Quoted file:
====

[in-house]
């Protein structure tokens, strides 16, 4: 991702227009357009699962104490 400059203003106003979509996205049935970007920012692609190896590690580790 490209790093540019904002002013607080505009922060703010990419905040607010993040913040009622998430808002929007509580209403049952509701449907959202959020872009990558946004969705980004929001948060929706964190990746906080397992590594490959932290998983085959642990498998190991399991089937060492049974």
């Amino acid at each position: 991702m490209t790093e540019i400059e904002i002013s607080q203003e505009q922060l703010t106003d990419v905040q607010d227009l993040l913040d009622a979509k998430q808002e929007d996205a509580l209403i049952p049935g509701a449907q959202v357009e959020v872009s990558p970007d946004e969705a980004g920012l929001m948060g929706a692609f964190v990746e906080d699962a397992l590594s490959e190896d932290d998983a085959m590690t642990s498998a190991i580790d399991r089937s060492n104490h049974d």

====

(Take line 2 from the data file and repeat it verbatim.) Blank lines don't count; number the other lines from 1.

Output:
């Protein structure tokens, strides 16, 4: 991702227009357009699962104490 400059203003106003979509996205049935970007920012692609190896590690580790 490209790093540019904002002013607080505009922060703010990419905040607010993040913040009622998430808002929007509580209403049952509701449907959202959020872009990558946004969705980004929001948060929706964190990746906080397992590594490959932290998983085959642990498998190991399991089937060492049974």